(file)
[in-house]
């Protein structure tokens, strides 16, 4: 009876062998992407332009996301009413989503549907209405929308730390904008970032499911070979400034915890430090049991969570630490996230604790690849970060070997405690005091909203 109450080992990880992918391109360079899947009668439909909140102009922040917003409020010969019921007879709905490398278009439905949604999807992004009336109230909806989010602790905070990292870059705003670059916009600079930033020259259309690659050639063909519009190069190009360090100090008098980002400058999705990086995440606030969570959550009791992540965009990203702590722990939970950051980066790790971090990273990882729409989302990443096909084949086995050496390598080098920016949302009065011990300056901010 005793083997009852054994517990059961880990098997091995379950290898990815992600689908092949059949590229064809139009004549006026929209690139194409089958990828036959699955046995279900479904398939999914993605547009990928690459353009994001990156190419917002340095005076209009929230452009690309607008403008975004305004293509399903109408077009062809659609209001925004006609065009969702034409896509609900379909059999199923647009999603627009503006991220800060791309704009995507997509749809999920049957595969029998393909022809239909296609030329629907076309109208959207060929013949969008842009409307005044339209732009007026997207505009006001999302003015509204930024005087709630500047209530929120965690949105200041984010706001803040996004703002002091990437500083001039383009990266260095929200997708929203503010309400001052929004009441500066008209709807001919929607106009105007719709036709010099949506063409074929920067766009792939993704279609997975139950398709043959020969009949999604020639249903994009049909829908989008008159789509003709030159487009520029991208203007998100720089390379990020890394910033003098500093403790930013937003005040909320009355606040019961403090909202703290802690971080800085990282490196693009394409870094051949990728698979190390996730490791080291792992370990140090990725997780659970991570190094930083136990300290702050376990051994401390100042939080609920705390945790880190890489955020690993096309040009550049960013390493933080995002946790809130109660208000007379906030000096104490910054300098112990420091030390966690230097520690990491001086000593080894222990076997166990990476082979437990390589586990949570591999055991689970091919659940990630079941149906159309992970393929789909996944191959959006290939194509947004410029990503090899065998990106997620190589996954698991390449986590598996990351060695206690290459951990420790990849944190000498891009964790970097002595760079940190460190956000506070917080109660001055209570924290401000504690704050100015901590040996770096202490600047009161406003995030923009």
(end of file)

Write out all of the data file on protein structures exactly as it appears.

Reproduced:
[in-house]
């Protein structure tokens, strides 16, 4: 009876062998992407332009996301009413989503549907209405929308730390904008970032499911070979400034915890430090049991969570630490996230604790690849970060070997405690005091909203 109450080992990880992918391109360079899947009668439909909140102009922040917003409020010969019921007879709905490398278009439905949604999807992004009336109230909806989010602790905070990292870059705003670059916009600079930033020259259309690659050639063909519009190069190009360090100090008098980002400058999705990086995440606030969570959550009791992540965009990203702590722990939970950051980066790790971090990273990882729409989302990443096909084949086995050496390598080098920016949302009065011990300056901010 005793083997009852054994517990059961880990098997091995379950290898990815992600689908092949059949590229064809139009004549006026929209690139194409089958990828036959699955046995279900479904398939999914993605547009990928690459353009994001990156190419917002340095005076209009929230452009690309607008403008975004305004293509399903109408077009062809659609209001925004006609065009969702034409896509609900379909059999199923647009999603627009503006991220800060791309704009995507997509749809999920049957595969029998393909022809239909296609030329629907076309109208959207060929013949969008842009409307005044339209732009007026997207505009006001999302003015509204930024005087709630500047209530929120965690949105200041984010706001803040996004703002002091990437500083001039383009990266260095929200997708929203503010309400001052929004009441500066008209709807001919929607106009105007719709036709010099949506063409074929920067766009792939993704279609997975139950398709043959020969009949999604020639249903994009049909829908989008008159789509003709030159487009520029991208203007998100720089390379990020890394910033003098500093403790930013937003005040909320009355606040019961403090909202703290802690971080800085990282490196693009394409870094051949990728698979190390996730490791080291792992370990140090990725997780659970991570190094930083136990300290702050376990051994401390100042939080609920705390945790880190890489955020690993096309040009550049960013390493933080995002946790809130109660208000007379906030000096104490910054300098112990420091030390966690230097520690990491001086000593080894222990076997166990990476082979437990390589586990949570591999055991689970091919659940990630079941149906159309992970393929789909996944191959959006290939194509947004410029990503090899065998990106997620190589996954698991390449986590598996990351060695206690290459951990420790990849944190000498891009964790970097002595760079940190460190956000506070917080109660001055209570924290401000504690704050100015901590040996770096202490600047009161406003995030923009």